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Lesson Plan

Examining Transcendentalism through Popular Culture

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Examining Transcendentalism through Popular Culture

Grades 9 – 12
Lesson Plan Type Unit
Estimated Time Eight 50-minute sessions
Lesson Author

Sharon Webster

Narragansett, Rhode Island


National Council of Teachers of English


Materials and Technology

Student Interactives






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Comic Creator

Grades   K – 12  |  Student Interactive  |  Writing & Publishing Prose

Comic Creator

The Comic Creator invites students to compose their own comic strips for a variety of contexts (prewriting, pre- and postreading activities, response to literature, and so on).


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  1. Choose the excerpts from Emerson's and Thoreau's essays that you'll share with your class. You might rely on excerpts from your class anthology or make selections from the works yourself. Copies of the works are available online. Adjust the discussion prompts during the class sessions to match the readings that you select.
  2. Familiarize yourself with the basic characteristics of transcendentalism using the resources available from The Web of American Transcendentalism, The Thoreau Reader: The Works of Henry David Thoreau, 1817-1862, and The Works of Ralph Waldo Emerson.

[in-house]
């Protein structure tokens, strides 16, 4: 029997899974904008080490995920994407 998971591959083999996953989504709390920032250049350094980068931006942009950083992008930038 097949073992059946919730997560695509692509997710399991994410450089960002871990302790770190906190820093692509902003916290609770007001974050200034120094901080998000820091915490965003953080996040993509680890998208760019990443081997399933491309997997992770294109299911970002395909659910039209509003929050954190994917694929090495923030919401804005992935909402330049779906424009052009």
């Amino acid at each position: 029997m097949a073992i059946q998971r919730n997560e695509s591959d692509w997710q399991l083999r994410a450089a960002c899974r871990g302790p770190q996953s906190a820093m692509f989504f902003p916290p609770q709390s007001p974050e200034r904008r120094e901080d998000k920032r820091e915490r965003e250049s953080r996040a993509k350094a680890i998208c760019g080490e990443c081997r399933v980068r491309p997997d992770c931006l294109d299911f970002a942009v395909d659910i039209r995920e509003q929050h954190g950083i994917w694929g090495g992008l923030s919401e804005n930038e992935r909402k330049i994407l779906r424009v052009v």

3. Select comic strips and songs appropriate for the lesson and your classroom:
    • Frank Sinatra's "My Way" works well for this assignment as do the songs "Wide Open Spaces" by the Dixie Chicks, "Blowin' in the Wind" by Bob Dylan, and "You Gotta Be" by Desiree.
    • Additional recommendations are available in the article "Multigenre, Multiple Intelligences, and Transcendentalism."  Comic strips such as Calvin and Hobbes, Peanuts, and Shoe are also good choices.
    • Check your library for collections of comics that will work for the lesson. The lesson works especially well if you students can explore a collection in small groups; however, the lesson can be completed by looking at several particular comics if desired.
    • Invite students to bring their own songs to class to share.
  4. Make arrangements for students to view comic strips, listen to the songs, and, if possible, read the lyrics to the songs. You may want to make photocopies or overhead transparencies of some of the resources.
  5. Make copies of the handouts for all students.
  6. Since students will use the same chart graphic organizer several times, you will need to make 3 to 4 copies of the chart handout for each student if you are using photocopies (e.g., one copy for analyzing the Emerson essays, one copy for Thoreau, one copy for the comic strips, and one copy for the songs). If students are working online, they can print their observations for each section. Naturally you can mix the resources students use as well—students might work online at some points and with handouts at others.
  7. Test the Examples of Transcendental Thought Interactive (online chart tool) and Comic Creator on your computers to familiarize yourself with the tools and ensure that you have the Flash plug-in installed. You can download the plug-in from the technical support page.

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